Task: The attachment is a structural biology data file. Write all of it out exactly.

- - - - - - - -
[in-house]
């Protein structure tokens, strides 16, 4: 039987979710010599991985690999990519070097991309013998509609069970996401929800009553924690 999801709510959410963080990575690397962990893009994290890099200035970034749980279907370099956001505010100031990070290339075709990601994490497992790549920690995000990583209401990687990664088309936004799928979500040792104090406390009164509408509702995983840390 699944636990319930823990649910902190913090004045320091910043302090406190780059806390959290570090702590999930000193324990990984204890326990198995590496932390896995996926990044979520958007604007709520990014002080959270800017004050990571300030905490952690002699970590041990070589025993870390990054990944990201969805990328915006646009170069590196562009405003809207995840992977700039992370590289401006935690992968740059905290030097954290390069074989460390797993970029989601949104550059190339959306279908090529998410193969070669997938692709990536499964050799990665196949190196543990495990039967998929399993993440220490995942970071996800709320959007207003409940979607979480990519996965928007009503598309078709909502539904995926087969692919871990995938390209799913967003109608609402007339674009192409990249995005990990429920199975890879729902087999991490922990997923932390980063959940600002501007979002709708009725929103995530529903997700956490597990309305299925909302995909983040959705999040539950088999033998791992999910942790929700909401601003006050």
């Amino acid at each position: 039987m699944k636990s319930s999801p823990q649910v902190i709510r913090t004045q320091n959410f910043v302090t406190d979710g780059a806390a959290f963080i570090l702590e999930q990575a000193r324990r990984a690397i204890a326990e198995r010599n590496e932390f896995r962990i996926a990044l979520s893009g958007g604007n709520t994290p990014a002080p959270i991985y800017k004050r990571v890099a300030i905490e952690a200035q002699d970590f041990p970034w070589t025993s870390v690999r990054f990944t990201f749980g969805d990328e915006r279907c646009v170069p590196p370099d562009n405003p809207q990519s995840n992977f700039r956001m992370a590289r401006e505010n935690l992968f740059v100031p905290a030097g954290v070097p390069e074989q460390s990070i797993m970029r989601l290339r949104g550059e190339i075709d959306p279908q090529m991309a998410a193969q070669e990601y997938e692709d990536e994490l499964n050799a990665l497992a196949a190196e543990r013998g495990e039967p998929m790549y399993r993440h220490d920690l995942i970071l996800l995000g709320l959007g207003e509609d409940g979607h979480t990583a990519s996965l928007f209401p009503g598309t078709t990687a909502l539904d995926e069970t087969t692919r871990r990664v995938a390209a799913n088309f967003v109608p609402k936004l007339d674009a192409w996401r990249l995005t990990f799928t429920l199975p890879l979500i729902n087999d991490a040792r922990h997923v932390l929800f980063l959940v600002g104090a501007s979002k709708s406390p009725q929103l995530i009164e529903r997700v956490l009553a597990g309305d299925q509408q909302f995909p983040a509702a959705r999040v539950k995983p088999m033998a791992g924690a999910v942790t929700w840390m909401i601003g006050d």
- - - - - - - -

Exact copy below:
[in-house]
């Protein structure tokens, strides 16, 4: 039987979710010599991985690999990519070097991309013998509609069970996401929800009553924690 999801709510959410963080990575690397962990893009994290890099200035970034749980279907370099956001505010100031990070290339075709990601994490497992790549920690995000990583209401990687990664088309936004799928979500040792104090406390009164509408509702995983840390 699944636990319930823990649910902190913090004045320091910043302090406190780059806390959290570090702590999930000193324990990984204890326990198995590496932390896995996926990044979520958007604007709520990014002080959270800017004050990571300030905490952690002699970590041990070589025993870390990054990944990201969805990328915006646009170069590196562009405003809207995840992977700039992370590289401006935690992968740059905290030097954290390069074989460390797993970029989601949104550059190339959306279908090529998410193969070669997938692709990536499964050799990665196949190196543990495990039967998929399993993440220490995942970071996800709320959007207003409940979607979480990519996965928007009503598309078709909502539904995926087969692919871990995938390209799913967003109608609402007339674009192409990249995005990990429920199975890879729902087999991490922990997923932390980063959940600002501007979002709708009725929103995530529903997700956490597990309305299925909302995909983040959705999040539950088999033998791992999910942790929700909401601003006050």
């Amino acid at each position: 039987m699944k636990s319930s999801p823990q649910v902190i709510r913090t004045q320091n959410f910043v302090t406190d979710g780059a806390a959290f963080i570090l702590e999930q990575a000193r324990r990984a690397i204890a326990e198995r010599n590496e932390f896995r962990i996926a990044l979520s893009g958007g604007n709520t994290p990014a002080p959270i991985y800017k004050r990571v890099a300030i905490e952690a200035q002699d970590f041990p970034w070589t025993s870390v690999r990054f990944t990201f749980g969805d990328e915006r279907c646009v170069p590196p370099d562009n405003p809207q990519s995840n992977f700039r956001m992370a590289r401006e505010n935690l992968f740059v100031p905290a030097g954290v070097p390069e074989q460390s990070i797993m970029r989601l290339r949104g550059e190339i075709d959306p279908q090529m991309a998410a193969q070669e990601y997938e692709d990536e994490l499964n050799a990665l497992a196949a190196e543990r013998g495990e039967p998929m790549y399993r993440h220490d920690l995942i970071l996800l995000g709320l959007g207003e509609d409940g979607h979480t990583a990519s996965l928007f209401p009503g598309t078709t990687a909502l539904d995926e069970t087969t692919r871990r990664v995938a390209a799913n088309f967003v109608p609402k936004l007339d674009a192409w996401r990249l995005t990990f799928t429920l199975p890879l979500i729902n087999d991490a040792r922990h997923v932390l929800f980063l959940v600002g104090a501007s979002k709708s406390p009725q929103l995530i009164e529903r997700v956490l009553a597990g309305d299925q509408q909302f995909p983040a509702a959705r999040v539950k995983p088999m033998a791992g924690a999910v942790t929700w840390m909401i601003g006050d």